9 organization of UMUC s academic enterprise in some detail in order to see how the entire university participates in the initiative. UMUC s main campus is located in Adelphi, Maryland, approximately twenty miles from Washington, D.C. This campus houses the offices of the university s President and its Provost and Chief Academic Officer, as well as the Deans of Undergraduate and Graduate Studies and their full-time staff. The units that are tasked with providing student services, faculty services, and library services are also located in Adelphi, as is the university s extensive Information Technology unit. UMUC also has two large overseas operations dedicated solely to the delivery of courses and programmes to US military personnel and their families. UMUC-Europe, which is headquartered in Heidelberg, Germany, oversees courses and services on US military installations in twenty countries including Bosnia, Greece, Saudi Arabia, Turkey, and the United Kingdom. UMUC-Asia, which has its administrative headquarters on a US Air Force base in Japan, fulfils a similar role in, for example, Thailand, South Korea, Singapore, and Okinawa. Until recently, the overseas divisions have concentrated largely on delivering courses in the more traditional face-to-face format. Albeit at a slower pace than in the USA, the use of online course delivery for this population of students is growing due to the convenience of this system for military personnel who must often travel at short notice. The overseas divisions are under the administrative responsibility of the Provost and Chief Academic Officer, as are the School of Undergraduate Studies, the Graduate School, and the Office of Student Affairs (which includes admissions, registration, advising, and graduation). The Provost also oversees a number of academic support units, chief among which are the Office of Information and Library Services (ILS) and the Office of Distance Education and Lifelong Learning (ODELL). ODELL is the only UMUC unit devoted solely to the virtual university effort. Within ODELL there is a research unit the Institute for Research and Assessment in Higher Education charged with studying the pedagogical exigencies of distance education and the nontraditional student. ODELL also has a Center for the Virtual University, which evaluates new technical and pedagogical approaches to web-based learning, and a Center for Teaching and Learning, which assists UMUC s faculty in developing and enhancing teaching effectiveness in the online environment. This centralized organizational structure has the advantage of allowing fairly rapid decisionmaking. The Provost and Chief Academic Officer sets the overall policy direction of UMUC s academic enterprise. The Deans and the heads of the support departments are responsible for the implementation of this direction and for the day-to-day operation of the enterprise. Final authority for changes to course content, degree programmes, and other academic elements rests with the Deans and the Provost, who draw upon the advice and counsel of faculty, staff, and students. To this end, UMUC s governance bodies the Student, Faculty, and Staff Councils were designed largely to give these three large stakeholder groups an opportunity to advise senior university officials on both broad and specific policies and implementation procedures. UMUC s office of Information Technology (IT), although not administratively under the responsibility of the Provost, is nonetheless a vital component of the virtual university effort (see Section 3.3 on technological infrastructure below). 8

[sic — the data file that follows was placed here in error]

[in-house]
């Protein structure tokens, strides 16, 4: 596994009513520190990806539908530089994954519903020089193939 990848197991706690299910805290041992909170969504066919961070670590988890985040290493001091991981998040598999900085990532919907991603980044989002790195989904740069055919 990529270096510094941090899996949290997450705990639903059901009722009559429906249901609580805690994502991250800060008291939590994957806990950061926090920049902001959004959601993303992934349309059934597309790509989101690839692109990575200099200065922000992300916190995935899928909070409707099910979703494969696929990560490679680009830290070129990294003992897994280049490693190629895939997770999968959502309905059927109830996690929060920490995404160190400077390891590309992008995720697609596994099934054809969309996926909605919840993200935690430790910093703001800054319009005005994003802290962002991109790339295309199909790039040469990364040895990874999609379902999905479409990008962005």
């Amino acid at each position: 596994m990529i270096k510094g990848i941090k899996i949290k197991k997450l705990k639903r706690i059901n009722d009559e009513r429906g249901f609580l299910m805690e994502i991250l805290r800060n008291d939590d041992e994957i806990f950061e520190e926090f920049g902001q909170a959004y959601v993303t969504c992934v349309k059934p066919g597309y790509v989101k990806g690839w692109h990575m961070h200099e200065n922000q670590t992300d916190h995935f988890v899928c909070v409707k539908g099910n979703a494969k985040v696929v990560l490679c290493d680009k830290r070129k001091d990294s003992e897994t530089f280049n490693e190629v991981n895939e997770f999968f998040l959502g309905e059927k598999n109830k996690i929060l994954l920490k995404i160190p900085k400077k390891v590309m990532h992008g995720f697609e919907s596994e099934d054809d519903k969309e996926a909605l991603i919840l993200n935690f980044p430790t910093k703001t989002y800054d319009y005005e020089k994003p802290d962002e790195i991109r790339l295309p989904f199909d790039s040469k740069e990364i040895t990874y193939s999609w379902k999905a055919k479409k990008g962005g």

10 2.3 Current programme Through its virtual university, UMUC offers both bachelor s and master s degrees as well as certificates at both the undergraduate and graduate levels. Of UMUC s 28 bachelor s majors (primary fields of study) seventeen can be pursued fully online (that is, all courses necessary to complete the degree requirements for either a Bachelor of Arts or a Bachelor of Science can be taken online). Students also have the option of pursuing a fully online Undergraduate Certificate in one of twenty academic areas. Certificate programmes typically require the completion of eighteen semester hours (usually six courses) and are intended for working professionals who need to strengthen or update their knowledge and skills in a specific field. 1 All seventeen of UMUC s master s degree programmes are available fully online as well. UMUC also offers certificates, varying in length from semester hours (four to seven courses), at the graduate level. 2 Nearly 90 per cent of UMUC s students can be categorized as adult part-time learners. The median age of UMUC students, both undergraduate and graduate, is 34. Approximately 57 per cent of undergraduate students and 49 per cent of graduate students are women. UMUC continues to develop new courses and degree programmes at both the undergraduate and graduate levels. In the development process it is now taken for granted that the course/programme will be designed for online delivery in addition to any other delivery method that may be suggested. 1 For a complete listing of all undergraduate online programmes see 2 See 9